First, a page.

Russian-US Contacts Continue Against All The Odds
“We stand for constructive, predictable and mutually beneficial cooperation,” said Russian President Vladimir Putin at a ceremony in the Kremlin when Jon Huntsman, the new US ambassador to Russia, presented his diplomatic credentials. “The current level of the ties cannot satisfy us,” he added.
The ambassador said in a statement released after the ceremony that he “looks forward to working to rebuild trust between our two countries and to strengthening the bilateral relationship based on cooperation on common.”
Huntsman takes office at the time the bilateral relations are on a downward spiral of sanctions and accusations, reaching the lowest ebb since the nadir of the Cold War. The “diplomatic war” is raging, arms control is in doldrums with the future of two remaining major treaties in question. Europe is turning into a hotbed. The fate of the INF Treaty is unknown as the parties exchange accusations of non-compliance. A dispute over the Treaty on Open Skies may lead Washington to announce new restrictions on Russian military flights over US territory in the coming days.
The two powers view the world differently and the gap appears to be too wide to bridge. But a closer look at the recent events gives a glimmer of hope for the complex Russia-US relationship.
It was reported in late September that US officials were seeking ways to improve communication with Moscow and build “some degree of trust.” Russian Deputy Foreign Minister Sergei Ryabkov told Russian Izvestia newspaper that his regular meetings with Under Secretary for Political Affairs Thomas A. Shannon were of great importance and will continue despite of the fact that no tangible progress has been achieved so far. He said there were some certain results. The deputy minister did not elaborate.
It has been reported recently that Russian and US generals held a meeting in September to discuss the situation in Syria. It was the first contact of its kind. Col. Ryan Dillon, the Pentagon’s spokesman, said there would be more such meeting in future. Last month, Russian Foreign Minister Sergei Lavrov and US Secretary of State Rex Tillerson met twice at the sidelines of the UN General Assembly to talk privately. The situation in the Middle East, and Syria in particular, topped the agenda. US officials are now considering the prospects of reviving military-to-military contacts.
There has been a lot of speculation that Russia might not comply with the New START limits by the February 2018 deadline. On October 2, a US State Department report was published to say that Russia is in compliance with the provisions of the treaty. Last month, Director of the Russian Foreign Ministry’s Department for Nonproliferation and Arms Control Mikhail Ulyanov said Moscow intends to discuss with the US the possibility of the New START Treaty’s prolongation.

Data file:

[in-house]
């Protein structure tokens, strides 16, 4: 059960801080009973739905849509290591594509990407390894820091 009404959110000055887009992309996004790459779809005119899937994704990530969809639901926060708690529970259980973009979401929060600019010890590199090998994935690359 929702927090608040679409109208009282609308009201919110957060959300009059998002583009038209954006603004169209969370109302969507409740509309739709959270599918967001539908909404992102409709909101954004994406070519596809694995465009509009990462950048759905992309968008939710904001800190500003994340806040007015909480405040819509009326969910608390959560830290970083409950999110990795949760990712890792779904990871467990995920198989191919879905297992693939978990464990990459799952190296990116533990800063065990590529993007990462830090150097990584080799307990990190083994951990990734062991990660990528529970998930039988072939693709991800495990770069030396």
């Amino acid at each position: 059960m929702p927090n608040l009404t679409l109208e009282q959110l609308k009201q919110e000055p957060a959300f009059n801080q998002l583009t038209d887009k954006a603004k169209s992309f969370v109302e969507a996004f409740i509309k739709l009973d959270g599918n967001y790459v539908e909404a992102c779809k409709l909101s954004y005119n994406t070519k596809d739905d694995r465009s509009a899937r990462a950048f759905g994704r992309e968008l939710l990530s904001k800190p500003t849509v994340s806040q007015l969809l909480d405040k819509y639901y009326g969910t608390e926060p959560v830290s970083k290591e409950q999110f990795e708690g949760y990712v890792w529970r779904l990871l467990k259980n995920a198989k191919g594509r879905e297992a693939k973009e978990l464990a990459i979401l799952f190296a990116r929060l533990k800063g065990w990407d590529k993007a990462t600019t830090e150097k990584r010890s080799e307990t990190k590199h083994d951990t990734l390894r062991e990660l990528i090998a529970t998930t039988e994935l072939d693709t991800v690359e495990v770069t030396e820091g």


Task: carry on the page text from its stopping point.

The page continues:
In February, President Trump decried the New START as an agreement favoring Moscow. Now he appears to change his position on the issue. The remarks by the Trump administration officials suggest the treaty will remain in force and the door remains open to pursuing an extension of the accord, which is set to expire in 2021.
Space exploration is one of the few areas where international cooperation between Russia and the US has not been affected by the deterioration of the bilateral ties. On September 27, Russian Roscosmos signed a joint statement with NASA at the 68th International Astronautical Congress in Adelaide, Australia, to collaborate on a future spaceport orbiting the moon called Deep Space Gateway. Igor Komarov, the head of Roscosmos, said the first modules would be built between 2024 and 2026. The facility would serve as a gateway to both deep space and the lunar surface and would be developed, serviced and used in collaboration with commercial and international partners.
Russia and the United States also discussed using Moscow’s Proton-M and Angara rockets as well as other spacecraft to help create the infrastructure of the lunar spaceport. The main works were slated to begin in the mid-2020s. Russia and the US work side by side on the International Space Station.
The recent flurry of international activity involving Libya makes it expedient for the two powers to explore the ways to cooperate on this problem and bring other Libyan forces to the negotiating table.
Moscow and Washington could discuss the ways to address this acute international issue at the UN Security Council.
The contacts are maintained against all the odds. The sides continue cooperate in some areas. The relationship has nosedived but it’s not all doom and gloom. There is still a chance for better times.